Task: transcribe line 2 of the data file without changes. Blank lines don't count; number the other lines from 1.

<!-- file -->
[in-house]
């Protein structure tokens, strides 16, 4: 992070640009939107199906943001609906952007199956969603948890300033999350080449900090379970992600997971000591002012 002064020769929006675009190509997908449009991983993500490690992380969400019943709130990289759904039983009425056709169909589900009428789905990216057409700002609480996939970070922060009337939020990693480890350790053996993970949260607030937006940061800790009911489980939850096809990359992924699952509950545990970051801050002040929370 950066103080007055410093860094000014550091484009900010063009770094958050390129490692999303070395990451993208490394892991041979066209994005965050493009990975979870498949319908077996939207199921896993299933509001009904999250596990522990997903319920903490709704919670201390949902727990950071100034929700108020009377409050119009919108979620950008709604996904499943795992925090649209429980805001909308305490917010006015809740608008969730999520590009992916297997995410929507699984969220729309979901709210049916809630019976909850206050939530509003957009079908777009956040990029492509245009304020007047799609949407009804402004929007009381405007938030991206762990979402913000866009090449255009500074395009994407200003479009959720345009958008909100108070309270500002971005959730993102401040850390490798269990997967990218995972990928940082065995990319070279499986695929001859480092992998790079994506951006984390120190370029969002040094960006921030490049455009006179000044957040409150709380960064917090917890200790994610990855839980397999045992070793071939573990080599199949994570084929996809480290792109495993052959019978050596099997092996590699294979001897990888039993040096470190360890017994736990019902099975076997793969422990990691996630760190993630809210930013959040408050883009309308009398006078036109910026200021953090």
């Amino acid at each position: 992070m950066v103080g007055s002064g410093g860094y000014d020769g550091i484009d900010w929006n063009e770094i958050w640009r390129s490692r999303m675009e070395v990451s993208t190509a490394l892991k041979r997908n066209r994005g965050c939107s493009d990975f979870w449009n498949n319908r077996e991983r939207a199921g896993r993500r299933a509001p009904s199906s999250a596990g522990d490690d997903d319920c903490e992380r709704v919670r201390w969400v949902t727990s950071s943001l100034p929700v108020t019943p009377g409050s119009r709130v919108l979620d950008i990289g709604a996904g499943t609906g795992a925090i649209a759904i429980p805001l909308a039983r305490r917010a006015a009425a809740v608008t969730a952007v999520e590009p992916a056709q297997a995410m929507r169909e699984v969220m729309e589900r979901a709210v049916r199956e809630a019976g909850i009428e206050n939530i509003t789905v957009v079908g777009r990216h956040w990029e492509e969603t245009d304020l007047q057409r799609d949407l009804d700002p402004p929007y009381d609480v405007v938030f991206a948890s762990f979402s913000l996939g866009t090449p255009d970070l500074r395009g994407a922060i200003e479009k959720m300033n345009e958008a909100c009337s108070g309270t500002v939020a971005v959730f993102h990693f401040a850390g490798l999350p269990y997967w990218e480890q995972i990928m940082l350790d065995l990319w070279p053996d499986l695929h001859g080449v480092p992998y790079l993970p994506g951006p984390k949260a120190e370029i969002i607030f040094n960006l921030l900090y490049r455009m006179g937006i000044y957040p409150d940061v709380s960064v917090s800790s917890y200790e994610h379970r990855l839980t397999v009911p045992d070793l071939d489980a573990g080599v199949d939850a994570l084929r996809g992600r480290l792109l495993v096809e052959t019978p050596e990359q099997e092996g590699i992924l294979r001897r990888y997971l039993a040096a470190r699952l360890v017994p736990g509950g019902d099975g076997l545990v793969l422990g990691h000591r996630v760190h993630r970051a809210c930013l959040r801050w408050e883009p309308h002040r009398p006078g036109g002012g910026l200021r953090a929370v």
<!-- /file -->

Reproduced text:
């Protein structure tokens, strides 16, 4: 992070640009939107199906943001609906952007199956969603948890300033999350080449900090379970992600997971000591002012 002064020769929006675009190509997908449009991983993500490690992380969400019943709130990289759904039983009425056709169909589900009428789905990216057409700002609480996939970070922060009337939020990693480890350790053996993970949260607030937006940061800790009911489980939850096809990359992924699952509950545990970051801050002040929370 950066103080007055410093860094000014550091484009900010063009770094958050390129490692999303070395990451993208490394892991041979066209994005965050493009990975979870498949319908077996939207199921896993299933509001009904999250596990522990997903319920903490709704919670201390949902727990950071100034929700108020009377409050119009919108979620950008709604996904499943795992925090649209429980805001909308305490917010006015809740608008969730999520590009992916297997995410929507699984969220729309979901709210049916809630019976909850206050939530509003957009079908777009956040990029492509245009304020007047799609949407009804402004929007009381405007938030991206762990979402913000866009090449255009500074395009994407200003479009959720345009958008909100108070309270500002971005959730993102401040850390490798269990997967990218995972990928940082065995990319070279499986695929001859480092992998790079994506951006984390120190370029969002040094960006921030490049455009006179000044957040409150709380960064917090917890200790994610990855839980397999045992070793071939573990080599199949994570084929996809480290792109495993052959019978050596099997092996590699294979001897990888039993040096470190360890017994736990019902099975076997793969422990990691996630760190993630809210930013959040408050883009309308009398006078036109910026200021953090």